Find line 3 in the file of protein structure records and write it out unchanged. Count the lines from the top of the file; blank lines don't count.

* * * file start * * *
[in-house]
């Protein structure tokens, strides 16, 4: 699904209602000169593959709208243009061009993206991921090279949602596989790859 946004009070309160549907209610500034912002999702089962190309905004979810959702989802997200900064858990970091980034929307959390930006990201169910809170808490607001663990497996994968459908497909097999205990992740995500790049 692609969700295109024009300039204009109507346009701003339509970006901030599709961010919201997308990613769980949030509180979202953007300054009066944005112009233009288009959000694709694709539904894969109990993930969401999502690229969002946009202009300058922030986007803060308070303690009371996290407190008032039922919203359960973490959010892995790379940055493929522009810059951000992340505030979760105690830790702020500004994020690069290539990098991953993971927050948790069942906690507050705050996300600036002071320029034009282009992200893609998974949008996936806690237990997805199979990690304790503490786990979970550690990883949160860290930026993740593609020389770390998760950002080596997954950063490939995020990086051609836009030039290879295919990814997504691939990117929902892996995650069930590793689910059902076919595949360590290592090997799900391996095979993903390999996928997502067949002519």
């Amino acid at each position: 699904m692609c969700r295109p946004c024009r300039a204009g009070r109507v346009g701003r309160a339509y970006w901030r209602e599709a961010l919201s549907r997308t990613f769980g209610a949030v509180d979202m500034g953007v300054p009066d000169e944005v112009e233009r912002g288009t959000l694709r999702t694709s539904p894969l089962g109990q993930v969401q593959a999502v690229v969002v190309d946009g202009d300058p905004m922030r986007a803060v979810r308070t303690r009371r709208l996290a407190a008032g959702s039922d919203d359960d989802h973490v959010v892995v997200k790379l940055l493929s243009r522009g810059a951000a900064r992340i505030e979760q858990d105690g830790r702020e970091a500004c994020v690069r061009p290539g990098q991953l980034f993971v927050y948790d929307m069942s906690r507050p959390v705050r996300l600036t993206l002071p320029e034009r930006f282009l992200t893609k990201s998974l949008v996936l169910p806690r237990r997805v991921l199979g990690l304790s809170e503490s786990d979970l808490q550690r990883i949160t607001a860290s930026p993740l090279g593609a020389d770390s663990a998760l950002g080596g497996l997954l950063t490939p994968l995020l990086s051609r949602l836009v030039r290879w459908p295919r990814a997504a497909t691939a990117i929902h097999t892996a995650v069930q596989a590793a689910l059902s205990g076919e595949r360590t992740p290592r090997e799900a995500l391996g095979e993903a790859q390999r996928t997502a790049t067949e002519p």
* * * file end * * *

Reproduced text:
């Amino acid at each position: 699904m692609c969700r295109p946004c024009r300039a204009g009070r109507v346009g701003r309160a339509y970006w901030r209602e599709a961010l919201s549907r997308t990613f769980g209610a949030v509180d979202m500034g953007v300054p009066d000169e944005v112009e233009r912002g288009t959000l694709r999702t694709s539904p894969l089962g109990q993930v969401q593959a999502v690229v969002v190309d946009g202009d300058p905004m922030r986007a803060v979810r308070t303690r009371r709208l996290a407190a008032g959702s039922d919203d359960d989802h973490v959010v892995v997200k790379l940055l493929s243009r522009g810059a951000a900064r992340i505030e979760q858990d105690g830790r702020e970091a500004c994020v690069r061009p290539g990098q991953l980034f993971v927050y948790d929307m069942s906690r507050p959390v705050r996300l600036t993206l002071p320029e034009r930006f282009l992200t893609k990201s998974l949008v996936l169910p806690r237990r997805v991921l199979g990690l304790s809170e503490s786990d979970l808490q550690r990883i949160t607001a860290s930026p993740l090279g593609a020389d770390s663990a998760l950002g080596g497996l997954l950063t490939p994968l995020l990086s051609r949602l836009v030039r290879w459908p295919r990814a997504a497909t691939a990117i929902h097999t892996a995650v069930q596989a590793a689910l059902s205990g076919e595949r360590t992740p290592r090997e799900a995500l391996g095979e993903a790859q390999r996928t997502a790049t067949e002519p």